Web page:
n his book God Works the Night Shift
Ron Mehl writes: “If you don’t feel your current assignment is really that difficult, then you simply don’t understand your assignments. If what you’re doing today doesn’t require the help of God, then you’re probably out of the will of God. Because what He assigns you will be bigger than you are.”
Late in my 30s I found a vocation in life perfectly suited to the odd components that make up the being that is me. Three to four months, sometimes longer, depending on
the season, I step out of the box that is my ordinary life. I exchange the mundane for the extraordinary. I am a wildlands firefighter.
It’s the very seasonal aspect of firefighting that allows me to leave behind the mundane: washing dirty dishes, vacuuming pet hair, confronting piles of soiled clothing, the ordinary schedule that is mine and that of many others the rest of the year. And yet it’s those same mundane chores that seem inviting once again at the end of a very physically challenging fire season.
It’s All in My Mind
The physical challenge in taming a fire almost goes without saying, but it’s especially challenging for a small-boned female. I have to be at the peak of my game in order to be up to the tasks a firefighter faces: grueling hours of backbreaking work in the hottest part of the day, using muscles that were exhausted five or six hours earlier, using them well into 20- or 30-hour shifts, stretching oneself beyond what normally was thought possible. That challenge to the body then becomes one of the mind.
Can I keep swinging this Pulaski (a tool similar to an ax with a scraping tool on one end), and at this pace? Will my legs take me over the top of this slope? My hard hat seems too heavy for my head to hold up any longer. I’ve slugged down the last of my canteen water, and I’m still parched.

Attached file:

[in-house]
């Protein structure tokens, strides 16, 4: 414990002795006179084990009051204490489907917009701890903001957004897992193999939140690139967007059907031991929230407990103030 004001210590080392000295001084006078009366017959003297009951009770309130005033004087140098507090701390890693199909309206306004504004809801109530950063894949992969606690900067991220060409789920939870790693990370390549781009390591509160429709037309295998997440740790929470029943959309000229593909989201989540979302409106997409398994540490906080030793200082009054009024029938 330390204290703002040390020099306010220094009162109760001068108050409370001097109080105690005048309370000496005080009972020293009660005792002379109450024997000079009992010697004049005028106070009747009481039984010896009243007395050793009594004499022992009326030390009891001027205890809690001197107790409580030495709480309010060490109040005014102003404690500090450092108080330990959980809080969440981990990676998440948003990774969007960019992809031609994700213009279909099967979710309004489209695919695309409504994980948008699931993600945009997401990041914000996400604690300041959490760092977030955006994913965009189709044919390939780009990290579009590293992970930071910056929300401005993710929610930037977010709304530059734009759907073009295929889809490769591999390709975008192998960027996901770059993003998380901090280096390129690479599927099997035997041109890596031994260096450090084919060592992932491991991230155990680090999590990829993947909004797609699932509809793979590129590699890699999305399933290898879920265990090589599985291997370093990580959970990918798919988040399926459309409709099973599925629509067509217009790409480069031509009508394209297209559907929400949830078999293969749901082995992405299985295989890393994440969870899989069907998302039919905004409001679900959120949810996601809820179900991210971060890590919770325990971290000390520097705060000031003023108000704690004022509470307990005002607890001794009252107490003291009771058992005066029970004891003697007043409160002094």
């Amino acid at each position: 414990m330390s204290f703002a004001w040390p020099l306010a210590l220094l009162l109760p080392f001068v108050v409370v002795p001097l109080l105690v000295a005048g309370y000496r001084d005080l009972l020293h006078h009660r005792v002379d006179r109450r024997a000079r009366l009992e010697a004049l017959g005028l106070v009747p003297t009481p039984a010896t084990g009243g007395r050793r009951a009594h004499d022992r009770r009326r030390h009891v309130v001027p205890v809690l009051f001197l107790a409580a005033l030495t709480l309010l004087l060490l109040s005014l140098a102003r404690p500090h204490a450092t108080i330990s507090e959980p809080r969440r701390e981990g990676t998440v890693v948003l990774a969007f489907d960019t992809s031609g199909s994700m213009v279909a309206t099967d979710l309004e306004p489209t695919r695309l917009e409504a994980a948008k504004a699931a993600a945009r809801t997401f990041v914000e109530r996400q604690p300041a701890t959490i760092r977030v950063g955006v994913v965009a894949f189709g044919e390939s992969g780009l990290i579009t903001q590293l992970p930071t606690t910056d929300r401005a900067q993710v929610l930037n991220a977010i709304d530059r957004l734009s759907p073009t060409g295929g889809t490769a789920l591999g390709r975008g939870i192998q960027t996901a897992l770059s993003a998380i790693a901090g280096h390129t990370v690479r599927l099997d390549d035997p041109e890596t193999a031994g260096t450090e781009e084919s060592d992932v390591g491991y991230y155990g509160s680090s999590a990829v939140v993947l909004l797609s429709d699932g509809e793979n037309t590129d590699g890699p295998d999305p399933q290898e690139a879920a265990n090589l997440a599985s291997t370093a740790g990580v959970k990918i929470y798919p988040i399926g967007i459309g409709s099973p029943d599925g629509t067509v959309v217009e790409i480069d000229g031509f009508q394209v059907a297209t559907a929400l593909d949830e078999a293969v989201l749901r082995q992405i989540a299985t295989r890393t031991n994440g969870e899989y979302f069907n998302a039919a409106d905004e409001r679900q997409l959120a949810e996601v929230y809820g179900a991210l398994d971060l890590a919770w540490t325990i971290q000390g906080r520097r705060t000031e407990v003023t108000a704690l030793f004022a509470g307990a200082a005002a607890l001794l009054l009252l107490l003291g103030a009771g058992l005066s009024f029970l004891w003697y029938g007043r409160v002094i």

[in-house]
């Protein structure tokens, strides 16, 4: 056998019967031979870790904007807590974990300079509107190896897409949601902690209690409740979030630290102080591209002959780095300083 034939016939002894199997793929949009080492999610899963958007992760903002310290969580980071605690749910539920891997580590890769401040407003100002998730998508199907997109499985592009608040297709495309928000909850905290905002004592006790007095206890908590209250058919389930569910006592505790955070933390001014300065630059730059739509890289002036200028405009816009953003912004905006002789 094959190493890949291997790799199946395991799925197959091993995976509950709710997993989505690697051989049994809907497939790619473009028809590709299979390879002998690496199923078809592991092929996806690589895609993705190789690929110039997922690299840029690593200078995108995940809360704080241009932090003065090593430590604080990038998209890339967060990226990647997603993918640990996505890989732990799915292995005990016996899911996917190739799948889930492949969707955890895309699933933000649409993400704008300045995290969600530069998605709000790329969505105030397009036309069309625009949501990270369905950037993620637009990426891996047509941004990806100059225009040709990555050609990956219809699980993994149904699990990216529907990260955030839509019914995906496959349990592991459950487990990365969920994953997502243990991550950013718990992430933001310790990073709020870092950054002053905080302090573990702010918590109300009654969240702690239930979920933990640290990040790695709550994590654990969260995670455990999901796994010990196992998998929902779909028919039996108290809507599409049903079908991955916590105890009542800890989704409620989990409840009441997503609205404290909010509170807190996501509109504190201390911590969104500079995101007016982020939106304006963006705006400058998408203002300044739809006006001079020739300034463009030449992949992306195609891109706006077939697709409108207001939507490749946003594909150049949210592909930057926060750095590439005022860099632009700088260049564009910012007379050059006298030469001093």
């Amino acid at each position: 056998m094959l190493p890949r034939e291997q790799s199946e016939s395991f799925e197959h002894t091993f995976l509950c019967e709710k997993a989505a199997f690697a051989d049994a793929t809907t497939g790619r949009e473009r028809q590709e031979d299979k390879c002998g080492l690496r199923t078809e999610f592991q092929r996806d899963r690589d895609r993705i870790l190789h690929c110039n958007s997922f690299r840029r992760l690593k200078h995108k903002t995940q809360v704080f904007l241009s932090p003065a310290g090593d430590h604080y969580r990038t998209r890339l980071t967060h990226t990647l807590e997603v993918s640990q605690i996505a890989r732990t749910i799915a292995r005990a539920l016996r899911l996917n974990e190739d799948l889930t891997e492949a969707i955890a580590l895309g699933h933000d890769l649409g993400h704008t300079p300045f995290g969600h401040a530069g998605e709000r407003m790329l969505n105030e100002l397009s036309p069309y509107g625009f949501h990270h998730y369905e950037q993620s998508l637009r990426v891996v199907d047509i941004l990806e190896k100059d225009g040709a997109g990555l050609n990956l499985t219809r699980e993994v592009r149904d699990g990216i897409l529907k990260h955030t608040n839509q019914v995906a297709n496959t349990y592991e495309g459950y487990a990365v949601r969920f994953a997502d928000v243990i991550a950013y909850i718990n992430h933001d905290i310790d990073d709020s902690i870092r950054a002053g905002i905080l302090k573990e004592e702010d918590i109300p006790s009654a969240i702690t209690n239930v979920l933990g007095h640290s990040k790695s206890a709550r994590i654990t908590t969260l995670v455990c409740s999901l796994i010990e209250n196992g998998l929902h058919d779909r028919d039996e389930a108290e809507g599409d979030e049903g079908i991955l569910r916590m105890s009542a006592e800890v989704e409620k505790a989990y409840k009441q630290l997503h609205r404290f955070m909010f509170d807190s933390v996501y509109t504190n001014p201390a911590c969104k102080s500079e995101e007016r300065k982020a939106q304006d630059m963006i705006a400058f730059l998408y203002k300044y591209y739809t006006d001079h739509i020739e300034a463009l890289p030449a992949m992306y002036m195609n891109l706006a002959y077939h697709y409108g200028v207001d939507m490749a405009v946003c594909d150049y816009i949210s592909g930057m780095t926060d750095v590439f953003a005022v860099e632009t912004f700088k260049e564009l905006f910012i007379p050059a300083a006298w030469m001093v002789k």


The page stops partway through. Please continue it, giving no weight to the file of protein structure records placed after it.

Starkly, my world is uncluttered on the fire line. There is but one goal. Put the fire out! Prioritizing life boils down to my body’s most basic needs: Food, water, and sleep as I battle the elements of earth, wind, and fire. The comfort of a shower to wash off the black soot becomes less important than a cold drink of water or an hour to nap.
When my body and mind are strained to the limit of my reserves, it is revealed to my innermost self that strength outside of my being is immediately required. It becomes abundantly clear that this situation is bigger than I. As my pleadings are uttered to God—“Get me through this shift,” or “Swing this Pulaski for me, Lord”—He reveals Himself. God assures me at those times that He is there and has been all along. This gives me renewed strength.
One of the ways God reveals Himself is in my surroundings. The fire itself, with its awesome heat, gases, and destructibility, displays a power that, to my understanding, could only originate with the Maker Himself. To see a fire whirl being born of the flames directly in front of me is to witness glory contrasting with a ruinous energy ready to race off in a frenzied path of randomness. Watching a flame front two miles wide speeding off to eat anything within the next eight miles within minutes is to watch the partnership of wind and fire, basic God-given elements with the ability for good or evil.